Israeli PM on Response to Gaza Attacks: ‘Things Have Changed’

PM Bennett Attends IDF Officers’ Course Graduation Ceremony. Photo courtesy of Amos Ben-Gershom (Israeli GPO)

After another weekend of arson balloon attacks from the Gaza Strip and IDF strikes on Hamas targets in response, Israeli Prime Minister Naftali Bennett issued a stern warning to the terrorists leading Gaza. “I reiterate: Things have changed,” said Bennett on Sunday while discussing the IDF response to more arson balloons.

“Israel is interested in quiet and we have no interest in harming the residents of Gaza; however, violence, balloons, marches and harassment will be met with a sharp response.”

Bennett’s strong words followed back-to-back days of arson balloon attacks from Gaza. After an IDF airstrike on Hamas sites in response to the incendiary launch on Friday, the IDF responded again on Saturday, hitting “a weapons manufacturing site and a rocket launcher belonging to Hamas,” according to the IDF Twitter feed.

Said the IDF post, “The IDF will continue to respond firmly to all terror attempts emanating from the Gaza Strip.”

The simmering conflict comes a little over a month after the last major rocket escalation by Gaza terrorists against Israel, which ended with a ceasefire on May 21. However, a more comprehensive end to the fighting has yet to be achieved.

Bennett spoke with Egyptian President Abdel Fattah El-Sisi last week, with a readout of the call published by Bennett’s office stating the Egyptian leader “underscored the need to establish the ceasefire in the Gaza Strip, with the goal of improving the civil and humanitarian situation of the residents of the Strip, and noted the need to resume the diplomatic process.”

To the broader end of addressing the Gaza conflict, Bennett addressed humanitarian aid for Gaza in his Sunday comments, which were published by his office. However, given Hamas’ tendency to use Gaza aid for military buildup to attack Israel, Bennett made it clear the new aid wouldn’t be a blank check—literally or figuratively.

“We are also working on a solution that will allow humanitarian assistance to the residents of Gaza but without suitcases full of dollars. Suitcases full of dollars are something we inherited and they need to be done away with,” said Bennett.

Israel isn’t the only one concerned about Hamas coopting the humanitarian assistance for Gazans. United States Ambassador to the United Nations Linda Thomas-Greenfield told the UN Security Council on June 24 that “it is absolutely critical that Hamas cannot divert resources and assistance from the Palestinian people who need it most.”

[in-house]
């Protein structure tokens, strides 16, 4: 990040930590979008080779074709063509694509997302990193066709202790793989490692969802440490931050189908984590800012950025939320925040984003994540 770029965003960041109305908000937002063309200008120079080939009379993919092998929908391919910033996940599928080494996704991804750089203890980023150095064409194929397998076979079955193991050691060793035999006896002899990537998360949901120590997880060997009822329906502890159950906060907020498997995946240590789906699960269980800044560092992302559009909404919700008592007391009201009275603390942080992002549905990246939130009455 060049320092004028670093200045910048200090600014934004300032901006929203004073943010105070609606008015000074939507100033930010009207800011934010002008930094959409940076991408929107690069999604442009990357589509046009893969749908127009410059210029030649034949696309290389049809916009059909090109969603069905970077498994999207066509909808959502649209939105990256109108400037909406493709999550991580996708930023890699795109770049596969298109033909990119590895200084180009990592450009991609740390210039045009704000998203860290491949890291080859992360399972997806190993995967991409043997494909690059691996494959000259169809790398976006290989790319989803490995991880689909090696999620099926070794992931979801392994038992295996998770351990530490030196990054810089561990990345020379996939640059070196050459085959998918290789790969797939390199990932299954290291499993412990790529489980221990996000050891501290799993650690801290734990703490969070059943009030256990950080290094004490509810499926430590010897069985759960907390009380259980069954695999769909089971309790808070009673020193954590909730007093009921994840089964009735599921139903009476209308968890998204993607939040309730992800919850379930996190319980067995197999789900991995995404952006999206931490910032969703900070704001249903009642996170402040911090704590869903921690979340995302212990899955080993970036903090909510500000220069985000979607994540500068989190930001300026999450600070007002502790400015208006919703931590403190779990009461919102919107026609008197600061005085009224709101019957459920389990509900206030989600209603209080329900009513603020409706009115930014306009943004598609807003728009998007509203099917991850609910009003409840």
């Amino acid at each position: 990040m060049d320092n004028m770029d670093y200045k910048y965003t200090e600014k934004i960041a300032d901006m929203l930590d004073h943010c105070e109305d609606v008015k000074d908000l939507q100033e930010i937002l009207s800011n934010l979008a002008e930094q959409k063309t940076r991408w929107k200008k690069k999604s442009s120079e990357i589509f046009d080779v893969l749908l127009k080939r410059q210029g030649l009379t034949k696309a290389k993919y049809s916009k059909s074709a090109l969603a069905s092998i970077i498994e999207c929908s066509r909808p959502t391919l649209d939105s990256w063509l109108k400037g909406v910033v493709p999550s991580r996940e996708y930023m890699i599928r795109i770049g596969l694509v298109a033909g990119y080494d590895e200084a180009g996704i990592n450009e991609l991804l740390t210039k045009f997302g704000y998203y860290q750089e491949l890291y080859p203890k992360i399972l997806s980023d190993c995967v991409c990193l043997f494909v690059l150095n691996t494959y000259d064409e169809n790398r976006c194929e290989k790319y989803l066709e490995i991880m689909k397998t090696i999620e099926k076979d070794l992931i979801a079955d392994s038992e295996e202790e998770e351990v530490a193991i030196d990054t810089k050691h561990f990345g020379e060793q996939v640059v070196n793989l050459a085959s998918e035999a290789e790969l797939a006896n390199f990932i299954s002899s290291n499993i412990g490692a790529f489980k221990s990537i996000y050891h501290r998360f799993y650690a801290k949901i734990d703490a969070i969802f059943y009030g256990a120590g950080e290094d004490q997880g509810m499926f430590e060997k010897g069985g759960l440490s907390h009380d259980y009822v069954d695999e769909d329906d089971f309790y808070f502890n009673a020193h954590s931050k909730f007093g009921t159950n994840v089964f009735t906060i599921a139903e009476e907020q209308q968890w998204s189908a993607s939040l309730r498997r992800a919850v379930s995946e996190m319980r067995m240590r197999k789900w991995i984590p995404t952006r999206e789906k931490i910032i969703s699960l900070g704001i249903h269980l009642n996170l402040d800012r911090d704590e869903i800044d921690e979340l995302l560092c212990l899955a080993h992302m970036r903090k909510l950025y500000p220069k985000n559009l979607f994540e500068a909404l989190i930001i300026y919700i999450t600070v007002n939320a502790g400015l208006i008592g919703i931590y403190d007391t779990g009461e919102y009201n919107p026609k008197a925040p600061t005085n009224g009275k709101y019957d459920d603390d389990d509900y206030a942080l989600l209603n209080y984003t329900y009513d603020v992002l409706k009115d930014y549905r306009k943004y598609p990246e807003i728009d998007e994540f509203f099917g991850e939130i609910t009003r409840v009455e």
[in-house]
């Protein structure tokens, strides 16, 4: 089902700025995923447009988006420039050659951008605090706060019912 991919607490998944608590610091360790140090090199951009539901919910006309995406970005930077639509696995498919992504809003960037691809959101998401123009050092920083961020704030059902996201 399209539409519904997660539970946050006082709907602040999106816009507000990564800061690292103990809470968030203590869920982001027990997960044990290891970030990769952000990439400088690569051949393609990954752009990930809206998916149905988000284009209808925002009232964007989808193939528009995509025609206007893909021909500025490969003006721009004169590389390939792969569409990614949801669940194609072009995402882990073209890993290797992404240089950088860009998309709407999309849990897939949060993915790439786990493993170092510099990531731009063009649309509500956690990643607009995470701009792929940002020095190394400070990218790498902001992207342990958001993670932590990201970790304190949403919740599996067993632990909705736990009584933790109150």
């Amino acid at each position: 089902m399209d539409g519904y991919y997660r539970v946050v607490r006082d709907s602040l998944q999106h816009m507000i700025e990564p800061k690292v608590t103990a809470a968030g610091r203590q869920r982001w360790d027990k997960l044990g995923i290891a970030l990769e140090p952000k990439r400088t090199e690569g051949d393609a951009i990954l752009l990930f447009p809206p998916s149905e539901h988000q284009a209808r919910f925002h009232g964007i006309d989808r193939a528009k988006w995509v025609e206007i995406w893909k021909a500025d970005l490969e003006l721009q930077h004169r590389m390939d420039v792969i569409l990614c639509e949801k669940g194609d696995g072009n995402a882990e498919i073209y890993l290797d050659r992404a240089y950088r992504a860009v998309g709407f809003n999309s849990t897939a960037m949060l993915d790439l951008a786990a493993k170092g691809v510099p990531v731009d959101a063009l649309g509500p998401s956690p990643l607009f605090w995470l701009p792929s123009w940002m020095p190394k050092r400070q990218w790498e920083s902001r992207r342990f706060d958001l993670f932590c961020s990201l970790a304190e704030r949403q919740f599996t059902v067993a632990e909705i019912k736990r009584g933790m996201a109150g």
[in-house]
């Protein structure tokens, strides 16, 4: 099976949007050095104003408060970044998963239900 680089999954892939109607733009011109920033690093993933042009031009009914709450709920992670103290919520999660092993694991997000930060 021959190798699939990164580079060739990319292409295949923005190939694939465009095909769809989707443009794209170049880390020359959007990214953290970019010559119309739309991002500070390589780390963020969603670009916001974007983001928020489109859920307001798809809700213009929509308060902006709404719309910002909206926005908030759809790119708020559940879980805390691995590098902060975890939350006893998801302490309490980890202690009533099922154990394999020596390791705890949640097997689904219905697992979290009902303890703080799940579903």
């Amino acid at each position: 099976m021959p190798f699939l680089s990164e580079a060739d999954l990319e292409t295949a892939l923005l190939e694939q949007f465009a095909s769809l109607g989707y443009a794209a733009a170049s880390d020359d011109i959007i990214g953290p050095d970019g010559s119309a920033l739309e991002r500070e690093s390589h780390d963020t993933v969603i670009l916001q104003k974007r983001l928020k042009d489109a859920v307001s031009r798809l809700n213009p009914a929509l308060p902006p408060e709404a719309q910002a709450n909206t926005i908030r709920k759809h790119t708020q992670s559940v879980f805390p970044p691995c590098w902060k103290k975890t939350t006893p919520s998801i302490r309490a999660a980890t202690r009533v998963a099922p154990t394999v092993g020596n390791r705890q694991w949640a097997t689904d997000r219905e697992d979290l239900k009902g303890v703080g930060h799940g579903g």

Thomas-Greenfield, whose comments were published by the US Mission to the UN, noted it would be a group effort to get aid to those who need it—and not terrorists who would misuse it.

“We welcome the UN efforts to support relief and recovery. And we would also appreciate efforts to facilitate the flow of goods into and out of Gaza. We need a mechanism which allows authorities to mitigate any risk of diversion…. So, all of us must work and coordinate with the UN, Israelis, Palestinians, and other key actors to ensure the designated beneficiaries are the ones who actually receive international assistance. They deserve to have their immediate needs met, so that they can recover from the latest round of violence,” said the US ambassador.

As for how Israel will confront fresh violence from Hamas, it does not appear that a ground operation in Gaza is currently on the table. In Bennett’s comments at an IDF officer’s graduation ceremony on Thursday, he highlighted the importance of troops on the ground, but seemed to intentionally avoid mentioning Gaza in his published remarks. Instead, he highlighted the ground fighting in the Second Lebanon War in 2006, in which Bennett was a reserve infantry commander.

Despite electing not to use that as an opportunity to threaten a ground invasion to specifically stop Hamas, Bennett nonetheless sounded a warning to the enemies of Israel in general.

Said Bennett in the remarks published by his office, “Just as we do not seek out combat, so too we do not seek out ground operations. But if we think that the goals of the campaign require an operation, we will not hesitate to implement it; it will be massive and vigorous.”

(By Joshua Spurlock,, July 4, 2021)

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